A month later, possibly in response to that letter, the APA doubled down, expanding the rule beyond its traditional “no diagnosis from afar” meaning to prohibit psychiatrists from making any comment about a public figure’s mental health.
That opened a schism in American psychiatry. The APA accused those who spoke out of practicing “armchair psychiatry.” Supporters of the APA position reproached us for jeopardizing patient trust and enhancing stigma, and of acting like the psychiatrists who colluded with “crimes of eugenics in Nazi Germany and political repression of the Soviet Union.”
Others, myself included, bemoaned organized psychiatry’s “gag rule,” applauded those who were speaking out about Trump and about the rule as responsible contributors, and argued that psychiatrists have a “duty to warn” of dangers to the public’s well-being. Respected researchers who were not affiliated with our group did an extensive review of the literature and found the Goldwater rule to be “outdated and premised on dubious scientific assumptions.”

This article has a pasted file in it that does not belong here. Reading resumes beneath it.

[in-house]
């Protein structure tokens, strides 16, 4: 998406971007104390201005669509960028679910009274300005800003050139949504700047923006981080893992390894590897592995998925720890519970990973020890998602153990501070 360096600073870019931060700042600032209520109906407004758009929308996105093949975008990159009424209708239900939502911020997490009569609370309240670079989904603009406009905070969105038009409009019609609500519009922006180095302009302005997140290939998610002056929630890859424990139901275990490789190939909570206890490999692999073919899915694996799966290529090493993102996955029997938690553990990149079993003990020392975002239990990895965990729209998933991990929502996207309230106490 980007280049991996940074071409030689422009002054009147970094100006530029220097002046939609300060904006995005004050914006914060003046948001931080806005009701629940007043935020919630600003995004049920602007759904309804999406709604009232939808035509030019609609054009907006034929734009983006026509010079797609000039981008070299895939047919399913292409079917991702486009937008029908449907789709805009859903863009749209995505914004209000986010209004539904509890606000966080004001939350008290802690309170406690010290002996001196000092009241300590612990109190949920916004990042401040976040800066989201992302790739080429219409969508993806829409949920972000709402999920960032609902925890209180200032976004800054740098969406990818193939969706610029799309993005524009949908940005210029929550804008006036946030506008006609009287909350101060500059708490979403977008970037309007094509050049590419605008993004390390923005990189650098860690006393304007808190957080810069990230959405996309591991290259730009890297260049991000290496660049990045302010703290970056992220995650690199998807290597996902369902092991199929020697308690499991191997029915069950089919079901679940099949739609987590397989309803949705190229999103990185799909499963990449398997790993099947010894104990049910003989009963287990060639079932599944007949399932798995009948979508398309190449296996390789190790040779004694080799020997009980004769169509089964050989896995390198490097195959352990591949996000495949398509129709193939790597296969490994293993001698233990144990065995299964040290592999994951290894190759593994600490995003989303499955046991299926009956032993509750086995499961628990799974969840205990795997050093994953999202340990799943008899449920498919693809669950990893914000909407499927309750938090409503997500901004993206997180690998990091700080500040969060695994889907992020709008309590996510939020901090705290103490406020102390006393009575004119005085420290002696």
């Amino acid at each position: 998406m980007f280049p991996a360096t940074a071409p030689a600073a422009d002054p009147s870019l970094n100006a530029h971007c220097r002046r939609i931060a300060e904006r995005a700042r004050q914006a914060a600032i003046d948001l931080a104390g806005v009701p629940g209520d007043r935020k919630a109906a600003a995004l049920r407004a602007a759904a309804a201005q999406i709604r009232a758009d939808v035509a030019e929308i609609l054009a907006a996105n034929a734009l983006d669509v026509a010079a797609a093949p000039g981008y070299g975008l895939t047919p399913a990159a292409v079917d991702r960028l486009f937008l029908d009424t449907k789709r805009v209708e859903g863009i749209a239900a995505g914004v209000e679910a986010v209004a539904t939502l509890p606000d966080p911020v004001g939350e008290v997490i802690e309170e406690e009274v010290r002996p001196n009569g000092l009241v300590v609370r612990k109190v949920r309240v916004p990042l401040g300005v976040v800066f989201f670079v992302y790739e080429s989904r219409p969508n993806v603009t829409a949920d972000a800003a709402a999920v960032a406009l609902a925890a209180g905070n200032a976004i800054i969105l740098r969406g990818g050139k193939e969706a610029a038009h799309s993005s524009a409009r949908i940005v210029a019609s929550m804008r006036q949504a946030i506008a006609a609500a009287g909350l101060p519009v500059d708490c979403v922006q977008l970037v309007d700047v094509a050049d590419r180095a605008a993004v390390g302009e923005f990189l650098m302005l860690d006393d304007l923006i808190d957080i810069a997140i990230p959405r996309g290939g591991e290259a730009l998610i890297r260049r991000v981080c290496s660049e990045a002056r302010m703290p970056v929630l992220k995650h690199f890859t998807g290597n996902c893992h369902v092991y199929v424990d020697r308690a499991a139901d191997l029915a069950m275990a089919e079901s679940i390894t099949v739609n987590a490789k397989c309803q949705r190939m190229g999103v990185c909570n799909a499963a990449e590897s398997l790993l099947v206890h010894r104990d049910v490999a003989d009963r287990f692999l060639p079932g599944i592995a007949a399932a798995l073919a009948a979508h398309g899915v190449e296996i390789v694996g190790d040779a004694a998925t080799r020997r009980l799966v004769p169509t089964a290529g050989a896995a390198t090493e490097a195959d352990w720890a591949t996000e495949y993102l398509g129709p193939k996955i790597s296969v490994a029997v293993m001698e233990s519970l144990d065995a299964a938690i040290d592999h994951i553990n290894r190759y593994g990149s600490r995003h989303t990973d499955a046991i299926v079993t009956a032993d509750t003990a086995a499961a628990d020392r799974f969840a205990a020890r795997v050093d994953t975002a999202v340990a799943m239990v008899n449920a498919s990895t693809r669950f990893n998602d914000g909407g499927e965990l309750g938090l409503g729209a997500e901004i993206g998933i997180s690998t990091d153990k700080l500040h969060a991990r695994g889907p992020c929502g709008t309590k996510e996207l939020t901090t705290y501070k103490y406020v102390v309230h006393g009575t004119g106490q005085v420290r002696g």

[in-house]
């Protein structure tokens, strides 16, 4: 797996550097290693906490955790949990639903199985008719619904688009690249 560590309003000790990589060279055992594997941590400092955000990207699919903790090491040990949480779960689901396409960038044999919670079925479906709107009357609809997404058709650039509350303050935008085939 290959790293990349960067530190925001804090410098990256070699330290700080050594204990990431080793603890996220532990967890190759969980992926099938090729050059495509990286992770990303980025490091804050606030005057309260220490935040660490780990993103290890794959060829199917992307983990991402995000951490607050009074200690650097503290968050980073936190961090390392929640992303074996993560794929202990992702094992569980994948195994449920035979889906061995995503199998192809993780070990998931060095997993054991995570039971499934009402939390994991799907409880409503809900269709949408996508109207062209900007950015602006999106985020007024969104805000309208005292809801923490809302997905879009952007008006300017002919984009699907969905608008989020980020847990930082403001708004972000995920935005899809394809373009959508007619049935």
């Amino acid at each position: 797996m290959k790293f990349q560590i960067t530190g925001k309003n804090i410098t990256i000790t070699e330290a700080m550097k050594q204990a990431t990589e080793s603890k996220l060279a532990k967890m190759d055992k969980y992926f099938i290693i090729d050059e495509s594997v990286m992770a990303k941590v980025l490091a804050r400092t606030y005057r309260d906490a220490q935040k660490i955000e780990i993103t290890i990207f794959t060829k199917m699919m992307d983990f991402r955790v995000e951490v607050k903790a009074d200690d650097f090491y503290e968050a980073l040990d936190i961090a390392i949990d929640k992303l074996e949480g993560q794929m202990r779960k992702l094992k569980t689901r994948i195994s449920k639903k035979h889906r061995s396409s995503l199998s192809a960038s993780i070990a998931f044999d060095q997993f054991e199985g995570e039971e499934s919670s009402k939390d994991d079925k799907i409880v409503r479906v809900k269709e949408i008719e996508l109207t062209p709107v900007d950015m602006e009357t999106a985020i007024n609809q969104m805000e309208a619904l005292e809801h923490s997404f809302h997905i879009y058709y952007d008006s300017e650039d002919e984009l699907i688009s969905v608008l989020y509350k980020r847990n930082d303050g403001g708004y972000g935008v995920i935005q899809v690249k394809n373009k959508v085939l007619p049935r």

As this debate raged, 27 of us wrote a book, “The Dangerous Case of Donald Trump.” Notably, its title and editorial stance conspicuously avoided diagnosis, and instead focused on the issue of dangerousness. We maintained that the psychiatric community has a broader social responsibility to sound an alarm when it recognizes danger, acting as what psychiatrist Robert Jay Lifton called “witnessing professionals.” We view such speech as an ethical imperative, not a transgression.